Read segment transformation in Pheniqs

At the heart of Pheniqs is a transformation framework that relies on a familiar syntax that mimics Python array slicing and can arbitrarily manipulate read structure and decode multiple barcodes anywhere in a sequence read. It extracts tokens from multiple read segments by addressing either the 5’ end, 3’ end, or both (and optionally reverse complement) to construct the output template segments and the sample, cellular and molecular barcodes. This generic approach can accommodates any potential barcoding scheme and obviates the need for pre and post processing for most experimental designs.

Experimental Design

Some very common designs for Illumina platforms are illustrated in the following diagram.

experimental designs

More complicated barcoding schemes for single-cell, CRISPR, and multi-modal sequencing are also appearing. Examples of how to configure Pheniqs for a variety of experimental designs, may be found in the vignettes section of the documentation. Template configuration files with common barcode sets are also available in the template section

Standard Illumina Read anatomy

Illumina sequencing platforms typically produce four different sequence elements: two Index sequences, referred by Illumina as the I5 and I7 barcodes, and two Insert sequences, referred by Illumina as Read 1 and Read 2. Collectively, these are referred to by the sequence alignment map format specification as read segments. For example, consider a standard paired-end, dual index library design:

read anatomy

The read segments for this standard design thus comprise two technical sequences (referred by Illumina file naming terminology as I1, I2) and two biological sequences (referred by Illumina file naming terminology as R1, R2):

read anatomy

The four segments are then provided in the order: R1, I1, I2, R2. Together those for segments constitute a single read and all share the same identifier, whether in FASTQ format or SAM. Whgen using SAM format, the segment index may be indicated in one of two ways: when the read has no more than 2 segments the 0x40 and 0x80 bits of the SAM flag mark the first segment in the template and the last segment in the template. When more than 2 segments are present the FI auxiliary tag provides the index of segment in the template and the TC auxiliary tag provides the total number of segments in the template. Encoding of the segment index in the FASTQ format is not standardized but in reads produced by the Illumina platform will often be present in the comment section, which appears on the same line as the identifier folowing a whitespace character.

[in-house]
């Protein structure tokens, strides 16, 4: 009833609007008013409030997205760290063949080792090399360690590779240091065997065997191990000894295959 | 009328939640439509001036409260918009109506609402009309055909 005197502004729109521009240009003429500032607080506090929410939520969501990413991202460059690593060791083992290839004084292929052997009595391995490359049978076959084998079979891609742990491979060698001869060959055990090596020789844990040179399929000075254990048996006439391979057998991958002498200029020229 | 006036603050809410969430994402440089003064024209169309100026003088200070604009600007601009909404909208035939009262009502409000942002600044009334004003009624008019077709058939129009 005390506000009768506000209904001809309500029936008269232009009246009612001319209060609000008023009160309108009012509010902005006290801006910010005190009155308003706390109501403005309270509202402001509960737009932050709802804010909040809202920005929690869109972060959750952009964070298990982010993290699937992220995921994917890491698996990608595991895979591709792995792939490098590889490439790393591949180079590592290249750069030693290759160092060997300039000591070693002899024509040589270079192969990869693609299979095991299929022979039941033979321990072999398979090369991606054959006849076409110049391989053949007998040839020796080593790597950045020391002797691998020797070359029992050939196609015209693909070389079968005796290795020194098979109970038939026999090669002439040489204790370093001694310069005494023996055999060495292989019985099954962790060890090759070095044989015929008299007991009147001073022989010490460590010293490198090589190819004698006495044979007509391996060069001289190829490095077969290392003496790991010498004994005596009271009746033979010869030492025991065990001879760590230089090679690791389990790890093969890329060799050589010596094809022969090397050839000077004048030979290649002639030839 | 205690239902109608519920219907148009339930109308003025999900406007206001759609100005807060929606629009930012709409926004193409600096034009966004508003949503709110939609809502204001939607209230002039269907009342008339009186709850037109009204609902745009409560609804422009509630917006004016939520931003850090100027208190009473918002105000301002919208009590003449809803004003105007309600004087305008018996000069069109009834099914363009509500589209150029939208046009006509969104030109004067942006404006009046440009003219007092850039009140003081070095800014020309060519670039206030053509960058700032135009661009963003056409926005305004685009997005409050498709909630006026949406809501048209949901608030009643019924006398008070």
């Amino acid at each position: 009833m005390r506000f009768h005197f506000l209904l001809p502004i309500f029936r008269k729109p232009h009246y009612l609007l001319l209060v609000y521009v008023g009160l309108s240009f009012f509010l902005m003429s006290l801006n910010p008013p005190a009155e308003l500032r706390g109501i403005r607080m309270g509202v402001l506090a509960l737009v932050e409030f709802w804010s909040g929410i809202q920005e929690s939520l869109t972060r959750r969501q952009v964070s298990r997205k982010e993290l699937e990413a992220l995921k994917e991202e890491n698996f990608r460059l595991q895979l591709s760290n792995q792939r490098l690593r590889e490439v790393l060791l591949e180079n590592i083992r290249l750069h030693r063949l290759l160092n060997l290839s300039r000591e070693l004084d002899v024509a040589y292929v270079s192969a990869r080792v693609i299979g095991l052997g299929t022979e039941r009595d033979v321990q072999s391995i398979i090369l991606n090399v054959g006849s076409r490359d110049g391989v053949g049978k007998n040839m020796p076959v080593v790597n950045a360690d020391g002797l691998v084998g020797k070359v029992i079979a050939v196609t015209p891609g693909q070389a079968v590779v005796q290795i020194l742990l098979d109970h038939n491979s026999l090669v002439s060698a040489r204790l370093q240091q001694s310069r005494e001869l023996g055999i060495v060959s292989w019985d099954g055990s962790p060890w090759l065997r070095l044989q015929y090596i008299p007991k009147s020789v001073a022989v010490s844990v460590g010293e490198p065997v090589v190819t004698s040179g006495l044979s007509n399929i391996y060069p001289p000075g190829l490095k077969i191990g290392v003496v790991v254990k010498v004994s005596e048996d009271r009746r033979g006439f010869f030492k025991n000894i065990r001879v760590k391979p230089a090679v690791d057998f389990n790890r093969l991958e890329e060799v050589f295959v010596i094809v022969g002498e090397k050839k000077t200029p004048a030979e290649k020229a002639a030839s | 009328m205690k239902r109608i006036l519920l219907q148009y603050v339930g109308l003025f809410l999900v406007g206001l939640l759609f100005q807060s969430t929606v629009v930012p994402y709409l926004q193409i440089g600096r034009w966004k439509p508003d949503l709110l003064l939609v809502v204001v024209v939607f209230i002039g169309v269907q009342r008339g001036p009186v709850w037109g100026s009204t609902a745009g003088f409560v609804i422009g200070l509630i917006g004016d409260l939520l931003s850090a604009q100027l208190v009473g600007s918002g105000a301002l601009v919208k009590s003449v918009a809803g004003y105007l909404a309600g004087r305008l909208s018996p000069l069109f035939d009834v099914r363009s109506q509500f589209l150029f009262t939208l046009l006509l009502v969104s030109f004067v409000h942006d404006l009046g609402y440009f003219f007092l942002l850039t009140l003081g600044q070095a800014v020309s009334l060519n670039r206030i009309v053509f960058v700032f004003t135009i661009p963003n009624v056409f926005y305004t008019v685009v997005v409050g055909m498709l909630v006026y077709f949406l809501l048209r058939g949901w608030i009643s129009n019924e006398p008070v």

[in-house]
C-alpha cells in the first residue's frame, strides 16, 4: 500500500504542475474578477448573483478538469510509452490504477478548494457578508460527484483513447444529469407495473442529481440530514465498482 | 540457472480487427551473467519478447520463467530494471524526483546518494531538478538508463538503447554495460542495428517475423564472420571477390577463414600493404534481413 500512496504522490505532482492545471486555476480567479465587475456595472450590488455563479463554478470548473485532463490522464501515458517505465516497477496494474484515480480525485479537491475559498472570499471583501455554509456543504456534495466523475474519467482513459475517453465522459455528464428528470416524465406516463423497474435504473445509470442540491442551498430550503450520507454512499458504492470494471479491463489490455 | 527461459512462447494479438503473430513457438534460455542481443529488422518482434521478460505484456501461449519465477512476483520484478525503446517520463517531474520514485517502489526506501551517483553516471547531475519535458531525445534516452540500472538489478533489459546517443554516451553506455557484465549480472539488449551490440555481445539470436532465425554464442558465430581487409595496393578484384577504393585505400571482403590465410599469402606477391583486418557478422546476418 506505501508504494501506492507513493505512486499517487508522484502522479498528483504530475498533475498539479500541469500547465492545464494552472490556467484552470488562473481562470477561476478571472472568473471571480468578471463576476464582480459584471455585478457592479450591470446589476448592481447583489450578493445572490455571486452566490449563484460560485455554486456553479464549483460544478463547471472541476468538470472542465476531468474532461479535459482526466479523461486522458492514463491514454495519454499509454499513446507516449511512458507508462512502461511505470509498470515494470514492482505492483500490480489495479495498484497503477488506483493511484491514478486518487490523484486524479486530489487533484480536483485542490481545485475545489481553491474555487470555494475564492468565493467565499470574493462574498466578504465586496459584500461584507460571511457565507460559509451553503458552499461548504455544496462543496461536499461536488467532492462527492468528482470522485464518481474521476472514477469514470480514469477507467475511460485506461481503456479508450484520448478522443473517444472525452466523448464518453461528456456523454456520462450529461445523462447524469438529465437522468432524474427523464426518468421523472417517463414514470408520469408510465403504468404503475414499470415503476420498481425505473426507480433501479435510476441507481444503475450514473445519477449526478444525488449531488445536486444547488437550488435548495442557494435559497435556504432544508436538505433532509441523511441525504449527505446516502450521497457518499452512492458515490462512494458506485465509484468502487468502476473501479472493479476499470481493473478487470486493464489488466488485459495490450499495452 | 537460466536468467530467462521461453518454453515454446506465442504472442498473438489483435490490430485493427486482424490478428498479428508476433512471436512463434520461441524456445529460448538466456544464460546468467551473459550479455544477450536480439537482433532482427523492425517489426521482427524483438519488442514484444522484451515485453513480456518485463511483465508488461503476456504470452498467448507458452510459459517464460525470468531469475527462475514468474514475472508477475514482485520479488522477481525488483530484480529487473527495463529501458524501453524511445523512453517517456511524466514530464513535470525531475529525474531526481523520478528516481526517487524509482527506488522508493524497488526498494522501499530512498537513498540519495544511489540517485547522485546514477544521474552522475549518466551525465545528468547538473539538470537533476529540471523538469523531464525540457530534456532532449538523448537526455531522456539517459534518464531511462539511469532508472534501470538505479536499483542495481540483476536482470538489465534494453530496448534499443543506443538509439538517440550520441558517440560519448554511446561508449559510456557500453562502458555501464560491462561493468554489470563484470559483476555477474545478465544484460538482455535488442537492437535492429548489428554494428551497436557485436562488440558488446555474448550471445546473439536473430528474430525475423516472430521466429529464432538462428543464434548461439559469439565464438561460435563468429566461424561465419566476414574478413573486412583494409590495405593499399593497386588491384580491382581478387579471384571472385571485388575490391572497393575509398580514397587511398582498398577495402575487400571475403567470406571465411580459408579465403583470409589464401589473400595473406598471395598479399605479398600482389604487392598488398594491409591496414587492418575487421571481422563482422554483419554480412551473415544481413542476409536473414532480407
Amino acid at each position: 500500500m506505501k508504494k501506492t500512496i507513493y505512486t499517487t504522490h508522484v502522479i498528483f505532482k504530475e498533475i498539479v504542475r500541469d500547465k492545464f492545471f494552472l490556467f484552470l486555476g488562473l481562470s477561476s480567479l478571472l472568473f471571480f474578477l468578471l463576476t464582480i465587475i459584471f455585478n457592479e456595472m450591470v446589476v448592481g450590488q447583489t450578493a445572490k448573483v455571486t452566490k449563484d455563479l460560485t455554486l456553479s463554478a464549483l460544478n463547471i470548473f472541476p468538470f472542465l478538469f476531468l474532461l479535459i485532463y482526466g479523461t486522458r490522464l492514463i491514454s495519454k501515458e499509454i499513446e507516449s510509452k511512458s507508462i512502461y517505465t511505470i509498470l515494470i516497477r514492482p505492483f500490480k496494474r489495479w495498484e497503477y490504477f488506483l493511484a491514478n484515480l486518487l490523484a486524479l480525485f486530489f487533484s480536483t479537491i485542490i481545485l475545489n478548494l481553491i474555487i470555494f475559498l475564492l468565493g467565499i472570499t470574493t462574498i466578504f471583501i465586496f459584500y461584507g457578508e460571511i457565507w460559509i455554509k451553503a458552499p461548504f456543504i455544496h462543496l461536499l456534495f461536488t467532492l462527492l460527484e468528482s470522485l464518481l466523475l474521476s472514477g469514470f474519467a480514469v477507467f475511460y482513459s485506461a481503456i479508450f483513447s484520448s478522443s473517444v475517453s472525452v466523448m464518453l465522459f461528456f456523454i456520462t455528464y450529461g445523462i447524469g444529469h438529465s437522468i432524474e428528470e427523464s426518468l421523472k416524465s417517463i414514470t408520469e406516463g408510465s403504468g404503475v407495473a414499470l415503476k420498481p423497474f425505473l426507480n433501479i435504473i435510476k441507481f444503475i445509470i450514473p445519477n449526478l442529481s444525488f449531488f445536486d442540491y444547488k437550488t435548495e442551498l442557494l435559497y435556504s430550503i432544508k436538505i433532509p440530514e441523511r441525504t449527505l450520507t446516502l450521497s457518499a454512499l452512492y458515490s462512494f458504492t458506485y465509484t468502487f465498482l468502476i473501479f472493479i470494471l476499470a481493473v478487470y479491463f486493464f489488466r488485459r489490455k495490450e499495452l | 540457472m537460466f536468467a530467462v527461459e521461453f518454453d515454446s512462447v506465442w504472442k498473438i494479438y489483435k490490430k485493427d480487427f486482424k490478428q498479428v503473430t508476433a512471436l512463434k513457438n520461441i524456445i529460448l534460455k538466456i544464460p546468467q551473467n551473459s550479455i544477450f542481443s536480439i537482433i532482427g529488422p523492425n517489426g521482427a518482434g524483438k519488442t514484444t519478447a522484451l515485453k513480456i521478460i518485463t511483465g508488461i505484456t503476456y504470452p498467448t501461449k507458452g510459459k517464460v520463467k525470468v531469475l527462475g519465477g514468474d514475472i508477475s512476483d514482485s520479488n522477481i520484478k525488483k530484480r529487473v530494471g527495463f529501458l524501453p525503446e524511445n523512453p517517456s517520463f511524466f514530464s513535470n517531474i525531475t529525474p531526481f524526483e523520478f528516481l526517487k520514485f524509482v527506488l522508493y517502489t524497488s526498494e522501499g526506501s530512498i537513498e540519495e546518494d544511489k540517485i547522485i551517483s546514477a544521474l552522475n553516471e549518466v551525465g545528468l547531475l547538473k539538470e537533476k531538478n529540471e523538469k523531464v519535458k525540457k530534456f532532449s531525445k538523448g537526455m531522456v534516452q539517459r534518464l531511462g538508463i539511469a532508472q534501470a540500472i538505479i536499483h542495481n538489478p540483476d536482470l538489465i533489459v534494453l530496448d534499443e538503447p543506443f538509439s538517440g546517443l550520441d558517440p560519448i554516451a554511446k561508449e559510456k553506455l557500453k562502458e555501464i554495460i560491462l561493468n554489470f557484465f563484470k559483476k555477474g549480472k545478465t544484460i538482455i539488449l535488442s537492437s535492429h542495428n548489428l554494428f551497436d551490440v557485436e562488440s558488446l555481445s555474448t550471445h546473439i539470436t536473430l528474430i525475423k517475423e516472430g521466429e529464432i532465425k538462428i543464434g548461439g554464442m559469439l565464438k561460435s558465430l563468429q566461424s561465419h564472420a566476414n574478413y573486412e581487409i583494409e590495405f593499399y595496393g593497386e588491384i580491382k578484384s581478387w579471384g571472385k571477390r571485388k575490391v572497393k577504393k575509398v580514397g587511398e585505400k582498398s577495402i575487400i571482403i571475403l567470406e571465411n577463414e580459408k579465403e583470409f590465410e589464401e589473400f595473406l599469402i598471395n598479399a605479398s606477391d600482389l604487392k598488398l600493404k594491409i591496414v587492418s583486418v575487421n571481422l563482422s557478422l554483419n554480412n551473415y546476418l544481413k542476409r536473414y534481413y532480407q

Read Classification

The combination of the barcodes contained in the I1 and I2 index segments identifies the pooled library in the standard illumina protocol. With standard dual indexing, up to 96 distinct sample libraries can be pooled and run together in a single sequencing lane.

To identify which biological sequences belong to which library, the sequences belonging each one need to be separated from each other. This process of deconvolving libraries is called demultiplexing and is done by classifying each of the sequences using the barcode indexes:

read anatomy

Note The i5 adaptor sequences specified in sample sheets will be reverse complemented for platforms that read the I2 index on the bottom strand. The i7 sequences in sample sheets are always reverse complemented relative to the original adaptor sequences since they are read from the top strand.


Pheniqs uses tokens to reference and extract information from different read segments by specifying where to look for different classes of sequence elements (i.e. barcodes, biological sequences). Each element of interest is defined by an offset relative to the beginning of a given read segment (in this example I1, I2, R1, R2) and an end coordinate. It is important to note that Pheniqs uses zero based indexing, so the first read to come off the machine will be referred to as Segment 0, and so on: